I think that the most important thing to teach children about conflict is that it's natural and not a big deal, but just something to be worked through when it comes up. One way that I teach gifted children and teens to deal with conflict is to think of a specific situation (one specific incident, NOT saying something like, “you ALWAYS…” or “you NEVER..”) and then separate out the facts, the feelings and what might improve that situation for the future. For example, perhaps one child frequently tells the other child how they will play, what they will do, what rules they'll follow, etc. The child could be coached by mom or dad to tell the other child, "Yesterday when you told me today that we were going to play Transformers at my house and which characters I could be and which you were going to be, I felt like I was being bossed around and it bugged me. Next time, I'd like it better if you would ask me which characters I'd like to play and let me choose for myself."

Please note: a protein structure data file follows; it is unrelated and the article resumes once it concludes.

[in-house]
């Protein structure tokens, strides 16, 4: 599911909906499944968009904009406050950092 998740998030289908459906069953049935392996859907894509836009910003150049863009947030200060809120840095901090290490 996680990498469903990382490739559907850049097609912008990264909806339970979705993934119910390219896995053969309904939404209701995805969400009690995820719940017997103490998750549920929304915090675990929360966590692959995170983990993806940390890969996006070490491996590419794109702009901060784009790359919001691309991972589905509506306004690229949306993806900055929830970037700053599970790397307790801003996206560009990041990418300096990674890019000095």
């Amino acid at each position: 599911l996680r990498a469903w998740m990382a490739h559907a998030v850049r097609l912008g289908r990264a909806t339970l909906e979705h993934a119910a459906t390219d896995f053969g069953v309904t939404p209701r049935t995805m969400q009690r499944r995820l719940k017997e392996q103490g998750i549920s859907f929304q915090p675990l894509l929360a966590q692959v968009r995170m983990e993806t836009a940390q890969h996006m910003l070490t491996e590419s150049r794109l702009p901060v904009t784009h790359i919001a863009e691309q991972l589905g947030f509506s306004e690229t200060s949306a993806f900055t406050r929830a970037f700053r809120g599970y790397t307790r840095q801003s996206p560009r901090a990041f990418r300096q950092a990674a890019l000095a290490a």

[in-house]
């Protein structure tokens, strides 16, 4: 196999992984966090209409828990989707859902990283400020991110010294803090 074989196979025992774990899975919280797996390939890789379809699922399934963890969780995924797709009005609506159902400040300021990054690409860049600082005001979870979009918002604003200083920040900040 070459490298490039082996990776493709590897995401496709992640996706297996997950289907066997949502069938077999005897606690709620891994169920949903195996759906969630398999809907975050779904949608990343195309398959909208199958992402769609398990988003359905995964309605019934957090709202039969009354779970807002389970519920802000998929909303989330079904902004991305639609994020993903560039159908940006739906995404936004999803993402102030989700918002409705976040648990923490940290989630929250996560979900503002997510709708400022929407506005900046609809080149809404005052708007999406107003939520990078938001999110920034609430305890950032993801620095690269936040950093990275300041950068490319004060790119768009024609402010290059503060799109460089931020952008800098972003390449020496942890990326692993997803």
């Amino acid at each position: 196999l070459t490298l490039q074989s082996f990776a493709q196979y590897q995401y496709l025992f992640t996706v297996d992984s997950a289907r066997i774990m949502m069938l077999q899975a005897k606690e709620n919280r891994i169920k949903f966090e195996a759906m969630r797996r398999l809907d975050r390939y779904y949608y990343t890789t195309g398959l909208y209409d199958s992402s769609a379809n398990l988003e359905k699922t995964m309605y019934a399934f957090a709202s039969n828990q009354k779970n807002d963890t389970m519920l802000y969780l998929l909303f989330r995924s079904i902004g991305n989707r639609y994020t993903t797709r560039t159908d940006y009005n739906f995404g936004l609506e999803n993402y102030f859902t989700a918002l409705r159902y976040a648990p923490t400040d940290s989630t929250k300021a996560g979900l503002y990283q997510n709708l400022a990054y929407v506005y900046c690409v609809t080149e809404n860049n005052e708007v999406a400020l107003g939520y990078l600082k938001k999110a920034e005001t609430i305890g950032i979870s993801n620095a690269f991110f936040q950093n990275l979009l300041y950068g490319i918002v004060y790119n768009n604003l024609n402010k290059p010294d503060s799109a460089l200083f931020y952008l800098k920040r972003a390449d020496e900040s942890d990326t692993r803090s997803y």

For a lot of children (and adults, too!) that, alone, can be challenging enough to try and practice and eventually, master. If that seems easy or if the other person doesn't seem to try to make the requested changes, setting a boundary can be a good next step. We can't force someone else to change their behavior but we can tell the other person what we will do if they do or don't do something. For example, "When we play next time, if you keep making up all the rules and telling me how it's going to be and you don't let me make some choices, I will remind you that I'd like some choices. And if you still don't let me make some choices, then I'll head home and we can try again another day."
Speaking specifically about a conflict with someone else, asking for what one wants that would make things right, and setting a boundary- those are all pretty simple things to do and yet they are incredibly difficult for a lot of people to do with ease. Especially for people who have intense feelings. Managing conflict goes a long way towards helping gifted children keep, and not prematurely end, friendships.
This article is provided as a service of the Davidson Institute for Talent Development, a 501(c)3 nonprofit dedicated to supporting profoundly gifted young people 18 and under. To learn more about the Davidson Institute’s programs, please visit www.DavidsonGifted.org.